Kinya Claiborne, the founder and editor-in-chief of STYLE & SOCIETY magazine, thought that the Route 91 Harvest festival would be the perfect way to celebrate her thirty-seventh birthday—complete with close friends and her favorite country music artists. Instead it turned into an unthinkable nightmare. On Sunday night, 64-year-old Stephen Paddock opened fire on concertgoers, killing at least 58 people and wounding over 500. Kinya survived the worst mass shooting in modern U.S. history, but the events have forever altered her life. Here, she shares her story. As told to Maggie Mallon from Glamour Magazine.
I had been to Route 91 Harvest once before—it falls every year on my birthday weekend. I gathered a few friends to attend the festival because I’m a country music lover and this year one of my favorite artists, Jason Aldean, was a headliner.
I missed Friday’s performers because I was traveling for work, but on Saturday—which was actually my birthday—we saw the show. We stood right up front by the stage and had a great time.
Our hotel room overlooked part of the strip and the runway of the airport—basically facing the festival. On Sunday morning before we left, I gazed out over our view and thought to myself, You know what? I’m surprised there’s never been any kind of terrorist attack in Las Vegas. You have the airport, you have these tall buildings, you have these festivals. With everything that’s been going on I’m surprised that nothing has ever happened here.
I even said it out loud to my friends. But we didn’t think anything of it.
We got to the festival around 4:30. We walked around. We watched the acts. We got a bite to eat. As the night went on we ended up in the Malibu Rum section, an elevated platform that was to the left of the stage. There were about 15 people up there, including me and my two friends.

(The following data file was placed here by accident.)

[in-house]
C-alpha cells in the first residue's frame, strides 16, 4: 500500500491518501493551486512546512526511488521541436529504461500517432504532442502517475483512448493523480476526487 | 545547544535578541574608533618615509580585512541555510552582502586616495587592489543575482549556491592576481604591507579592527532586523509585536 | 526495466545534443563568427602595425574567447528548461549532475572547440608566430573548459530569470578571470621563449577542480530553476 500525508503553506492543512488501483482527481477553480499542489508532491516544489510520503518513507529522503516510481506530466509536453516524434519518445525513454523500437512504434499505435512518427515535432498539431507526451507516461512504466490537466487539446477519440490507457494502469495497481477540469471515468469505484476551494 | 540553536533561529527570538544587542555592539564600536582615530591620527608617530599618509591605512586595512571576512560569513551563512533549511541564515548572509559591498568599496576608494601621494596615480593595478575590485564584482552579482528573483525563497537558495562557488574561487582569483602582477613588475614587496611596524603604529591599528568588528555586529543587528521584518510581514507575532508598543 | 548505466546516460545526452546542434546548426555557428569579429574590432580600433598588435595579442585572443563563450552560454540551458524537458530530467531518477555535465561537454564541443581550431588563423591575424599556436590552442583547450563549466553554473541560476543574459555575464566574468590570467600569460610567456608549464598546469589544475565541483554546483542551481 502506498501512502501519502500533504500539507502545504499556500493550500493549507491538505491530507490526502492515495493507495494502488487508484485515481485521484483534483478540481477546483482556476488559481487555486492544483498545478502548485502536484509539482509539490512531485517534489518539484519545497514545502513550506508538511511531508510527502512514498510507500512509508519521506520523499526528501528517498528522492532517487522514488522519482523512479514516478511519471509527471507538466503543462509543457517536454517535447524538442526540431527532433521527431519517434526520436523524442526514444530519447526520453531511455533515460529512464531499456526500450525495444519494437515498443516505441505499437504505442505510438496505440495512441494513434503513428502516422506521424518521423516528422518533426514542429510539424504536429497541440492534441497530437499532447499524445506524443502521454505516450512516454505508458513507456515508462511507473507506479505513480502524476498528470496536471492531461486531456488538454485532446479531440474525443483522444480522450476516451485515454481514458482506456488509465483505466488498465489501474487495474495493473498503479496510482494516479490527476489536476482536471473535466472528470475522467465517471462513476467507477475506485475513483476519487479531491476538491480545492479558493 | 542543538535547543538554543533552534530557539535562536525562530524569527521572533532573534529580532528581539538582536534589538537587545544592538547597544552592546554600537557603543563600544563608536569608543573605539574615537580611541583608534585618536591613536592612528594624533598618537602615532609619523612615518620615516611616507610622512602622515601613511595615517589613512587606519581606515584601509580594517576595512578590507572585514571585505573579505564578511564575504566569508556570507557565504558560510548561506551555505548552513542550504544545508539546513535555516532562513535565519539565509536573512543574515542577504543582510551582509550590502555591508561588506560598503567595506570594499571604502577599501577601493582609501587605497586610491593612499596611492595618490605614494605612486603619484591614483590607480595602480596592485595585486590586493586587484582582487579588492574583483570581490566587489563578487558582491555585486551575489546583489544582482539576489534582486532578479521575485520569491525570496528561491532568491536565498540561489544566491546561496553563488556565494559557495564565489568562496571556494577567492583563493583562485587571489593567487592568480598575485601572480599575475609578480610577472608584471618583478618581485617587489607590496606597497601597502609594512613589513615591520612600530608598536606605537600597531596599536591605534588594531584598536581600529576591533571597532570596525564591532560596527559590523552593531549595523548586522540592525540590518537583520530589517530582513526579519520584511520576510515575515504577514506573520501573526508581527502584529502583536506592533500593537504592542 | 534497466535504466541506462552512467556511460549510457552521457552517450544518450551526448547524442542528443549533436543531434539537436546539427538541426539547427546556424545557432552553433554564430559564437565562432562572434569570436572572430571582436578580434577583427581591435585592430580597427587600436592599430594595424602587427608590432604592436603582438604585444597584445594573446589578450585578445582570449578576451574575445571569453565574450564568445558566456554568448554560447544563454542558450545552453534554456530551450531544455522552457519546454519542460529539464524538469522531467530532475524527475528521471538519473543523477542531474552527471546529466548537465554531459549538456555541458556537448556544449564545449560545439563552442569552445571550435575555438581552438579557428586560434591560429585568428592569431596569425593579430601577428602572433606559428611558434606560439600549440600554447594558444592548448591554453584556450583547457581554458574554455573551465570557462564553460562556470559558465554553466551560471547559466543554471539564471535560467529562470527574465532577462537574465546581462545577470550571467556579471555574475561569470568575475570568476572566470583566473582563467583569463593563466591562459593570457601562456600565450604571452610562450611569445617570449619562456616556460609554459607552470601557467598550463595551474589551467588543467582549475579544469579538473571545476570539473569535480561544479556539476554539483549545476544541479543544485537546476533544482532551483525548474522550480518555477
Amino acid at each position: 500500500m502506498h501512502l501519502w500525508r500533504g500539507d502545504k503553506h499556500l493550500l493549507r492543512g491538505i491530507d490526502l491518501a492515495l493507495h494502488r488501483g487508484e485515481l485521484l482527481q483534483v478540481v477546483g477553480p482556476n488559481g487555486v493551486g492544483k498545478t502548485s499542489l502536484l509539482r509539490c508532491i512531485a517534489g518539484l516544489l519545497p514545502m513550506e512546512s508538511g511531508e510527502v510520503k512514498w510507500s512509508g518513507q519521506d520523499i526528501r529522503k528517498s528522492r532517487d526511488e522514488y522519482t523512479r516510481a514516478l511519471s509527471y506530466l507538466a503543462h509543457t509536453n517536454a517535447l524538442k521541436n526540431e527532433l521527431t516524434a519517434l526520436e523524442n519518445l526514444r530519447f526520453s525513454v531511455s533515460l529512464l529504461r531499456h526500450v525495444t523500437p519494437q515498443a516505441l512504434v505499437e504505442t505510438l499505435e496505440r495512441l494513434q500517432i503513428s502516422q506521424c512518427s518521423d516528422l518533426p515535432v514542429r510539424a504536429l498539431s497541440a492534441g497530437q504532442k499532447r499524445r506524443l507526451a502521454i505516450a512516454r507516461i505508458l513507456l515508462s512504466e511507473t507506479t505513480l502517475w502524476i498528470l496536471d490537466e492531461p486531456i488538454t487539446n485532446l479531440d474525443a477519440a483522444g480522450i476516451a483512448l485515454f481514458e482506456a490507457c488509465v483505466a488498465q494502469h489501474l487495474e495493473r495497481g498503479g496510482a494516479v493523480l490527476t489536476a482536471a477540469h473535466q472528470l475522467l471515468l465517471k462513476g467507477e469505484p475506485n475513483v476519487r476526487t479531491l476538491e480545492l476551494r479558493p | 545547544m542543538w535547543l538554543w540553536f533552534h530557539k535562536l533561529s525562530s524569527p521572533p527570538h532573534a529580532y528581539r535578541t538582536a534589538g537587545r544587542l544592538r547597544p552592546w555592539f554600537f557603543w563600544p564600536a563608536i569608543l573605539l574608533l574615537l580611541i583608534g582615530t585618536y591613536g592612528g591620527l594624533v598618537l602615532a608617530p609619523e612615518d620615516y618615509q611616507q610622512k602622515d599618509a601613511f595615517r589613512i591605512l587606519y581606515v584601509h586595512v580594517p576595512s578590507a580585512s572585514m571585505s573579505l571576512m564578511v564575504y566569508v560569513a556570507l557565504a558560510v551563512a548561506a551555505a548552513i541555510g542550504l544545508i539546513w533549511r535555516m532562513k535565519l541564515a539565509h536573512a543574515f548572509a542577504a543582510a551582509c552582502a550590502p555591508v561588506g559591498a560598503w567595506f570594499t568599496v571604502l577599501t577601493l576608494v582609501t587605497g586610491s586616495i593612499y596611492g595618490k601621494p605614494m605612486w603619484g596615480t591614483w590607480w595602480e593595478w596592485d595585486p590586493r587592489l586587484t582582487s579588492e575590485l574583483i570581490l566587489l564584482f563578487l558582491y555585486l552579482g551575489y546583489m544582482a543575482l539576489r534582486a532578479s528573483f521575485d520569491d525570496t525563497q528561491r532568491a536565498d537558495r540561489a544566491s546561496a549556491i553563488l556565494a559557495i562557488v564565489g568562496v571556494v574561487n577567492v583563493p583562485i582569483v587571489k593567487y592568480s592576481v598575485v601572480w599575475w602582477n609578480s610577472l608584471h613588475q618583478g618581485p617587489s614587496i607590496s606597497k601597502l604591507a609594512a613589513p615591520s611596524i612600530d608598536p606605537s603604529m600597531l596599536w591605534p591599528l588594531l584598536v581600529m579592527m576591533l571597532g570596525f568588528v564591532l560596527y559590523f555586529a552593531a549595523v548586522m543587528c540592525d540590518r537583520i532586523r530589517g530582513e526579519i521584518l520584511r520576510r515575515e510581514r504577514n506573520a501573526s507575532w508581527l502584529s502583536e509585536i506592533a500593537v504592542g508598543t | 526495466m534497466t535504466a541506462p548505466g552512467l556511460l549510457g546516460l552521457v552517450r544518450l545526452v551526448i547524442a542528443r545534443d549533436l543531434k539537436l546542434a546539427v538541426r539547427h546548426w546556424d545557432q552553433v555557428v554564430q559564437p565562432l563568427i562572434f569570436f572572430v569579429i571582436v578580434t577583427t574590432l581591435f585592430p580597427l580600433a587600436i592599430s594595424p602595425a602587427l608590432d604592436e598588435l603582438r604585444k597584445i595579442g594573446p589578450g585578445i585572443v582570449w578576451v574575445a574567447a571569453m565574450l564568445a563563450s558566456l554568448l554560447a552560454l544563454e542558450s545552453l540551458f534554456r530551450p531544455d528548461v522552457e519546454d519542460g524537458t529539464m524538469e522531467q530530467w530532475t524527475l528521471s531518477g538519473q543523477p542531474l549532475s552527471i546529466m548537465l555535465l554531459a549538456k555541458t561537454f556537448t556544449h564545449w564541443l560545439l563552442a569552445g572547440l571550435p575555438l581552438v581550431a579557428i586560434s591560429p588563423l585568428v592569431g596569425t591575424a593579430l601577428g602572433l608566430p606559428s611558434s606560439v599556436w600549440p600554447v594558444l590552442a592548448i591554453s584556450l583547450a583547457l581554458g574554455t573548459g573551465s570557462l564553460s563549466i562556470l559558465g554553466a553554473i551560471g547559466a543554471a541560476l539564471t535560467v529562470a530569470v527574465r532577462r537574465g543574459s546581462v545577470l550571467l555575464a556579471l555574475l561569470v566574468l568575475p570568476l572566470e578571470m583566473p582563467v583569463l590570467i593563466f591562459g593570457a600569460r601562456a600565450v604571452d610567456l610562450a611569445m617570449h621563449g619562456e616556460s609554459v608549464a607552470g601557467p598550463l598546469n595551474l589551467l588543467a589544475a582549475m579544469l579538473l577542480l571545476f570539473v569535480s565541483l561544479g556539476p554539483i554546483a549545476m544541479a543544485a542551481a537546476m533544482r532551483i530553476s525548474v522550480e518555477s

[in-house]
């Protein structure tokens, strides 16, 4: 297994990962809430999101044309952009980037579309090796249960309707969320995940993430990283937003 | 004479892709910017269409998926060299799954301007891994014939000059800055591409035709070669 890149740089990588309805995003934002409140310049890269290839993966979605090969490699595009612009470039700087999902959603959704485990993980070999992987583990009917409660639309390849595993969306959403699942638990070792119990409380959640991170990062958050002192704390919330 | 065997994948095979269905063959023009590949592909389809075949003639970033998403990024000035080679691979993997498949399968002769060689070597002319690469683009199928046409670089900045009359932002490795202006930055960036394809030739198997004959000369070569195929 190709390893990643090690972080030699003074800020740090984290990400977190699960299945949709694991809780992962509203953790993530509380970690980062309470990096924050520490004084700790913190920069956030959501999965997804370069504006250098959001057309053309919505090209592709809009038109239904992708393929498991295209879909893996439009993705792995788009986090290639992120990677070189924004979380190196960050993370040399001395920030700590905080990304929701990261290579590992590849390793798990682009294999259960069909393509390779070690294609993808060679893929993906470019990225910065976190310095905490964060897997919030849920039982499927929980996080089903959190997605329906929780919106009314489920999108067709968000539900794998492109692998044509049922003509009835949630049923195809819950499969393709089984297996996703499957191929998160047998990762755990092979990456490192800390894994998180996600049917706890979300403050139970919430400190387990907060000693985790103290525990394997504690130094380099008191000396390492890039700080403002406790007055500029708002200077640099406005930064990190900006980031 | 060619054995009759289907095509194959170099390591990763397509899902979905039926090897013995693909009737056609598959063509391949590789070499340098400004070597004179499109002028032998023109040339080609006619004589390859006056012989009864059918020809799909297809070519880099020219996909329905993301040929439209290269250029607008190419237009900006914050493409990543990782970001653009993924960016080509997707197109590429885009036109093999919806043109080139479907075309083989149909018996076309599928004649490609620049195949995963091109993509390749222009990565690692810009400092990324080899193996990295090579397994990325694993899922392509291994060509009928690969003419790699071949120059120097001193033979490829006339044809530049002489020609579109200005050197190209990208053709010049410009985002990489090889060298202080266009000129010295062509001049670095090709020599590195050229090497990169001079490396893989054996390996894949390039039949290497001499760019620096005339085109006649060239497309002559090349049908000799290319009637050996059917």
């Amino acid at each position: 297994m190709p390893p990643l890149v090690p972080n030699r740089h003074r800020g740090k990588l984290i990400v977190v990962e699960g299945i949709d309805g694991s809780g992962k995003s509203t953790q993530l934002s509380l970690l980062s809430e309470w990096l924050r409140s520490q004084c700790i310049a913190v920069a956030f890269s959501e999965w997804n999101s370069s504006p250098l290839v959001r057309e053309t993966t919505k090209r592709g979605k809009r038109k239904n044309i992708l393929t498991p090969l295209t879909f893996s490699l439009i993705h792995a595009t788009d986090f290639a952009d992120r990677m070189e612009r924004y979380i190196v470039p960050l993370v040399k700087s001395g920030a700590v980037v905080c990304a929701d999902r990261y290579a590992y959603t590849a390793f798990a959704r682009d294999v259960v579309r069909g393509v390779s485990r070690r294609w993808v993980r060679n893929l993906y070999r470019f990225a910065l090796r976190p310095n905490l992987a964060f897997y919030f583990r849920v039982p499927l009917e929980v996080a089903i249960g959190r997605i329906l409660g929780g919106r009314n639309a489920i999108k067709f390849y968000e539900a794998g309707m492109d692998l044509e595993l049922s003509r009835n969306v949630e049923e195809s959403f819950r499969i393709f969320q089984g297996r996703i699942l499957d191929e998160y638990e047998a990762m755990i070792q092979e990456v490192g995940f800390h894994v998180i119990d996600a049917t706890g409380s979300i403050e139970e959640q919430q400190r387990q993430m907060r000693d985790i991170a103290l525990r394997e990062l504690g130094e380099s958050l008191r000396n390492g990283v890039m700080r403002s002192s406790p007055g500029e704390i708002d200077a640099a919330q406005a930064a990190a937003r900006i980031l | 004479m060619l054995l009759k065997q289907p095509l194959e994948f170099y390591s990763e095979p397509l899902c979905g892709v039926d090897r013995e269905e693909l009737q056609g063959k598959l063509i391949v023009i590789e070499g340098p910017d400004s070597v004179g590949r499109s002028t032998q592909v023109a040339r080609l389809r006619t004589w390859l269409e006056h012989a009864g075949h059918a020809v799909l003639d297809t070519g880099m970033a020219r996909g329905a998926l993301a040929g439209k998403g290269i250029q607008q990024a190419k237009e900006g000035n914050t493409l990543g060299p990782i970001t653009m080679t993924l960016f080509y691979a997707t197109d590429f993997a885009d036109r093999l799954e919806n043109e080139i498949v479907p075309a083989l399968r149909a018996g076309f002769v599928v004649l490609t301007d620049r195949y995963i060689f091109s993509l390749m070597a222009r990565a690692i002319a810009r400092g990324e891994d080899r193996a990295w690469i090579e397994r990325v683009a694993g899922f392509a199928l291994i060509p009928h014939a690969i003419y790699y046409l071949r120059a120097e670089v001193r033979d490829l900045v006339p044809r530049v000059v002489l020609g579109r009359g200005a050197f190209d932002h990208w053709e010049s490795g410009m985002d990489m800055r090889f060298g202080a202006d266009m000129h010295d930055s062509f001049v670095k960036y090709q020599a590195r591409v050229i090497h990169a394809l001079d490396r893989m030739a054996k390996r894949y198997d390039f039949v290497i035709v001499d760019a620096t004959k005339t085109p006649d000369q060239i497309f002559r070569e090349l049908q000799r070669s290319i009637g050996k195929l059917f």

For most concerts, I like to be in the front row, especially for artists that I love. But that night I didn’t feel comfortable doing that. I didn’t want to feel claustrophobic in a sea of people. I wanted to stay on the platform, and we ended up watching Jason Aldean from up there.
We were dancing. We were having a great time when halfway through his act we heard this loud sound: BOOM! BOOM! BOOM! BOOM! BOOM!
I thought it was a helicopter right above us, but there was nothing there. Maybe someone had illegal firecrackers, but I didn’t see any sparks. Then I thought it might be part of the show because Jason was still performing.
The sound happened again. Jason ran off stage. The music stopped. The lights went off. Something was wrong.
It continued. We realized they were gunshots. It sounded like someone in the venue had a handgun, and they were executing people.
On Saturday my friends and I had stopped by the U.S. Army recruiting booth to take part in a boot camp and basic training setup they had. Nobody was over there—it was completely empty—so we decided to check it out. Little did we know that what the drill sergeant taught us the day before would be the skills we needed to survive the very next night.
On that platform, we heard was a man saying, “Get down!” We dropped to the floor. The shooting continued. We covered our heads. I thought, Oh my God, we’re going to die.
The guy shouted, “Get up! Run!” just like a drill sergeant. We got up and ran. It was pure chaos. My friends and I were separated immediately. People ran in different directions. We didn’t know how many gunmen there were or where shots were coming from. It was dark. It was just survival at this point.
I ran through a parking lot. It sounded like the gunman was chasing me. The shots seemed to get louder even though I was running further away. I felt like I was being hunted.
The machine gun was firing—BAM! BAM! BAM! BAM! BAM! As soon as it would stop and I’d think it was over, it would start again. This went on for 20 minutes.
I ran through the parking lot until I got to a dead end: a fence with barbed wire on it. On the other side of it was the airport runway. Everybody was going in that direction. We were trapped.
I jumped into a Dumpster in the parking lot. I peeked out and saw people were crying, distraught, and trying to find a place to hide. The gunshots continued. A pickup truck rammed into the fence to create a small opening.